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Kim Mulkey sent shockwaves through the college basketball world when she announced she was leaving Baylor to coach LSU. Mulkey spent two decades at Baylor, amassing a 632-104 record and picking up three national championships along the way. Many were surprised by the announcement. The successful coach had not previously given any indication she was considering leaving the Lady Bears program.

Mulkey’s decision made sense on several levels, but questions remain. The Tickfaw, Louisiana, native is returning to her home state, but not to her alma mater, Louisiana Tech. LSU did make her the highest-paid coach in women’s basketball, but it wasn’t that big a raise from her Baylor salary.

ESPN’s Michael Wilbon may have helped shed some light on the real reasons behind the move. The PTI pundit hinted that the reason for Mulkey’s departure has more to do with politics than basketball.

Wilbon suggests Mulkey’s conservative political views are behind the job switch

Kim Mulkey and the Baylor women’s NCAA championship basketball team with President Donald Trump in 2019 | Photo by Chip Somodevilla/Getty Images

On the April 26 “What Day Is It?” episode of the Tony Kornheiser Show podcast, Kornheiser’s Pardon the Interruption co-host joined him to discuss a variety of topics. The conversation eventually turned to the Mulkey news. While Kornheiser expressed shock at the move, Wilbon replied that he thinks there are “other things at work.”

He continued:

I don’t think this has to do with basketball. I think there are other things at work with Kim Mulkey. I’ve paid attention. I don’t know that you want to get into politics. … Look, we have revolts of players now. And when your players aren’t necessarily the same political persuasion as you — and [not just] not the same but object vehemently — if they do, then there’s some movement.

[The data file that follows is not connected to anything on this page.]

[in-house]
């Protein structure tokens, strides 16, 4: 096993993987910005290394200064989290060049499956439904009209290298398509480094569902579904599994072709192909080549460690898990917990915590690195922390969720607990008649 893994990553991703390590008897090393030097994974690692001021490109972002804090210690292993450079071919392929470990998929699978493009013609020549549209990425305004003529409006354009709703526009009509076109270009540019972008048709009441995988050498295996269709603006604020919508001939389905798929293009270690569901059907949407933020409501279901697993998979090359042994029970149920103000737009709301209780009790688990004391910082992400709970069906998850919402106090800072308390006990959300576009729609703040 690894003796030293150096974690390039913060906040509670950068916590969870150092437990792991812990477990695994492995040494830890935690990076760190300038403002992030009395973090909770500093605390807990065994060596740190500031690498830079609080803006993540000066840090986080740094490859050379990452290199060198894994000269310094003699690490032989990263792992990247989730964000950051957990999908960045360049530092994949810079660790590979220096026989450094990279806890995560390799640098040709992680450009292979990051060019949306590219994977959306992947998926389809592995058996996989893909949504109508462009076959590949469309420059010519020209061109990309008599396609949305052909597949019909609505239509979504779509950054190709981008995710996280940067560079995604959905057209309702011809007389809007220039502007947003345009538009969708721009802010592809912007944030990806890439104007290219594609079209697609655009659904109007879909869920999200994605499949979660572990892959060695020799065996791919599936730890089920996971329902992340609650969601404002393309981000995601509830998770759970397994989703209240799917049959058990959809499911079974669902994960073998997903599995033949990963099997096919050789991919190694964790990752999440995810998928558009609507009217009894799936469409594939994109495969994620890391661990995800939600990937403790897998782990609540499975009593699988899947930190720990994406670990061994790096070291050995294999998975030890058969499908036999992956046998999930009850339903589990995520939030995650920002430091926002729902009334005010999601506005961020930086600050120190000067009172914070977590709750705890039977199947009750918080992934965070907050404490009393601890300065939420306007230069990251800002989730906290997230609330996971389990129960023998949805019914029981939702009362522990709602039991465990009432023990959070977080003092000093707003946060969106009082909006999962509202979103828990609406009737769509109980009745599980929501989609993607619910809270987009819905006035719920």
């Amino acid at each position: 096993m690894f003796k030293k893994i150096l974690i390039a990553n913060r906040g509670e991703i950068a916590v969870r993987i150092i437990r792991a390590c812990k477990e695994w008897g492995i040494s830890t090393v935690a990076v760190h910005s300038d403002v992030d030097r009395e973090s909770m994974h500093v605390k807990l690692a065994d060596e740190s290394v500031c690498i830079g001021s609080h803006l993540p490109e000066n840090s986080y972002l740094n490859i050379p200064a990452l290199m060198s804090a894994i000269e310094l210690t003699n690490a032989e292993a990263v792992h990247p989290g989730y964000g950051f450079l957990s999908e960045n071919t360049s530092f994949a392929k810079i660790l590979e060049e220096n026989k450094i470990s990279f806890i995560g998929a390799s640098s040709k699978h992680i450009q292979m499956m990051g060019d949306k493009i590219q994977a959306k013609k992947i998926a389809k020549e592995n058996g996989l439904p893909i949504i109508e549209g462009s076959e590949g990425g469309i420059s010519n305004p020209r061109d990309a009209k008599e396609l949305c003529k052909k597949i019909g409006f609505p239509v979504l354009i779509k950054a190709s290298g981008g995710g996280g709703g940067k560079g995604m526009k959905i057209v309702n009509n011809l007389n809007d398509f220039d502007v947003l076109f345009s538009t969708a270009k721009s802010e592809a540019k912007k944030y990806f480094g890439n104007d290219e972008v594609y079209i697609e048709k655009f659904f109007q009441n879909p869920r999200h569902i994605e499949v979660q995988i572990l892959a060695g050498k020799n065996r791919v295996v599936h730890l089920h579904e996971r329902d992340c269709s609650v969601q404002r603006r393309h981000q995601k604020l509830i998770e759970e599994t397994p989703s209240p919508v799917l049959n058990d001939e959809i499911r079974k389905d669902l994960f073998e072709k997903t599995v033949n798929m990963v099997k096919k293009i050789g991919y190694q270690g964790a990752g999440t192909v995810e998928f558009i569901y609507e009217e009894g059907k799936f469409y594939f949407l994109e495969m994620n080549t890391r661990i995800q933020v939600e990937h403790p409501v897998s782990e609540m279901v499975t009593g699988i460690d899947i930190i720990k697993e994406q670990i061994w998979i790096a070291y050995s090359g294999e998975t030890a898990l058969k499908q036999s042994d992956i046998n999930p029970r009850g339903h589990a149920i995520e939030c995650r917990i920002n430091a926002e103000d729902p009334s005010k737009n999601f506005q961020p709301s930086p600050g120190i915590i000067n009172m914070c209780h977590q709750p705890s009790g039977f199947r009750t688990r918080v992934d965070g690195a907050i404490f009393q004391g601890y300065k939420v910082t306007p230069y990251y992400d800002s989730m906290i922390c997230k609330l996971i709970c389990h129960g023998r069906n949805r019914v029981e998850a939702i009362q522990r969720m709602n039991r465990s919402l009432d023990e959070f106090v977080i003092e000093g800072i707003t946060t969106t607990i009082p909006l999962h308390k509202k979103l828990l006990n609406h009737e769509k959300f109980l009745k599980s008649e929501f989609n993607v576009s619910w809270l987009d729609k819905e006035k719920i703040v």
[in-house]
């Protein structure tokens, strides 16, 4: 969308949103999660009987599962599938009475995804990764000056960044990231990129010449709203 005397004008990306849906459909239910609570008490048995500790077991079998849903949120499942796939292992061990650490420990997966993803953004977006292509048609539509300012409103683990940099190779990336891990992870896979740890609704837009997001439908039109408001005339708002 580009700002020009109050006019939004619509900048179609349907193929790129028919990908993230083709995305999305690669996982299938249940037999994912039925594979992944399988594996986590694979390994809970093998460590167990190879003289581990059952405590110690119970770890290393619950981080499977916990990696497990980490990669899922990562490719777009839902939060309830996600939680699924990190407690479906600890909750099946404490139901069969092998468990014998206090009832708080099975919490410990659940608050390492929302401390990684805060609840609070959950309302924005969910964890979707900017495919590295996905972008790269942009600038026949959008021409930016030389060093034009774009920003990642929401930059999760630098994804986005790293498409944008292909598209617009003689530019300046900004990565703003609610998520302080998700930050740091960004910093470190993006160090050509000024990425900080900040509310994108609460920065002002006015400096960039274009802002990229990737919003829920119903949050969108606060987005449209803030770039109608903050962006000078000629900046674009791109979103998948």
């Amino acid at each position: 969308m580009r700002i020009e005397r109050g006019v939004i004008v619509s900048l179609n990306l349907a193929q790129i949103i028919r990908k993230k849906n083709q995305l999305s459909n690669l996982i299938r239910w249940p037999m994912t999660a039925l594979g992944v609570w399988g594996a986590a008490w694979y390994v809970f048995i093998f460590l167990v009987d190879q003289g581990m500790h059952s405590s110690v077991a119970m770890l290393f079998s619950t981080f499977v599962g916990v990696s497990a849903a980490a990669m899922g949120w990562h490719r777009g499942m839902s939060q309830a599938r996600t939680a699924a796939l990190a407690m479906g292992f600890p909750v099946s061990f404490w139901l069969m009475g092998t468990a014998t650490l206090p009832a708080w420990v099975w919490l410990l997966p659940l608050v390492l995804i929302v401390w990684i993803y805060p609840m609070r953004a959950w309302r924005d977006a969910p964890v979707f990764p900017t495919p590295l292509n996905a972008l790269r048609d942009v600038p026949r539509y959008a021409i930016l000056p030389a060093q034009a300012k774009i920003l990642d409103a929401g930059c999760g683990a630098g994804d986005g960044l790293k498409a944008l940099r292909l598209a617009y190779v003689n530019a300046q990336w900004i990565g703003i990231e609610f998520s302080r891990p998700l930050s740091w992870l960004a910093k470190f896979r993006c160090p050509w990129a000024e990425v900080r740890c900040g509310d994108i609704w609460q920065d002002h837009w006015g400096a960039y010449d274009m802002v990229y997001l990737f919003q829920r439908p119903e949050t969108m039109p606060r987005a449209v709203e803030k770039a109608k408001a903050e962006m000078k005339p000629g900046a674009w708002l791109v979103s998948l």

Kornheiser supported Wilbon’s take on Mulkey’s politics, saying, “I understand she’s on the right.”

However, the podcast host also commented about the possible player revolt, noting that no one on her team has publicly pushed back against Mulkey’s conservative beliefs.

When Kornheiser hypothetically compared the situation to the legendary Dean Smith suddenly leaving North Carolina for UCLA, Wilbon responded, “Dean Smith isn’t Kim Mulkey. Dean Smith’s politics weren’t Kim Mulkey’s politics. I’m telling you, I don’t believe this has anything to do with basketball. At all.”

Disagreement between conservatives in sports and athlete activists

If Mulkey did get forced out by a behind-closed-doors player revolt, it wouldn’t be the first time the political leanings of a prominent sports figure have clashed with players’ views. Recent examples in both college sports and women’s basketball illustrate this phenomenon.

In June 2020, Oklahoma State football coach Mike Gundy was pictured on Twitter wearing a t-shirt with the conservative news network OAN’s logo on it. One of his players, running back Chuba Hubbard, responded by tweeting, “I will not stand for this.. This is completely insensitive to everything going on in society, and it’s unacceptable. I will not be doing anything with Oklahoma State until things CHANGE.” Gundy subsequently issued an apology and is still the head coach at Oklahoma State.

Players on one WNBA team also recently pushed back on their co-owner’s political statements. According to NPR, former Georgia Sen. Kelly Loeffler, who also co-owned the Atlanta Dream, was pressured to sell by the team’s players. The sale followed her criticism of the WNBA’s support of the Black Lives Matter movement. Loeffler sold her interest in the franchise in February 2021.

College athlete activists are nothing new

College athletes have become more involved in politics and activism in recent years. This is not a new trend, however, when you look at the history of college athletics.

UCLA was home to two of the most prominent college athlete activists in the 1960s and ’70s. Bruins big man Lew Alcindor boycotted the Olympics and privately changed his name to Kareem Abdul-Jabbar while enrolled at the school. A few years later, another center on the school’s basketball team, Bill Walton, famously needed legendary coach John Wooden to bail him out of jail following his arrest at a Vietnam War protest.

Whether or not players forced Mulkey out because of her conservative political views, as Wilbon suggests, the gulf between the politics of athletes and that of coaches and ownership seems to be widening in some places. That political divide will surely produce more conflict in the coming years.

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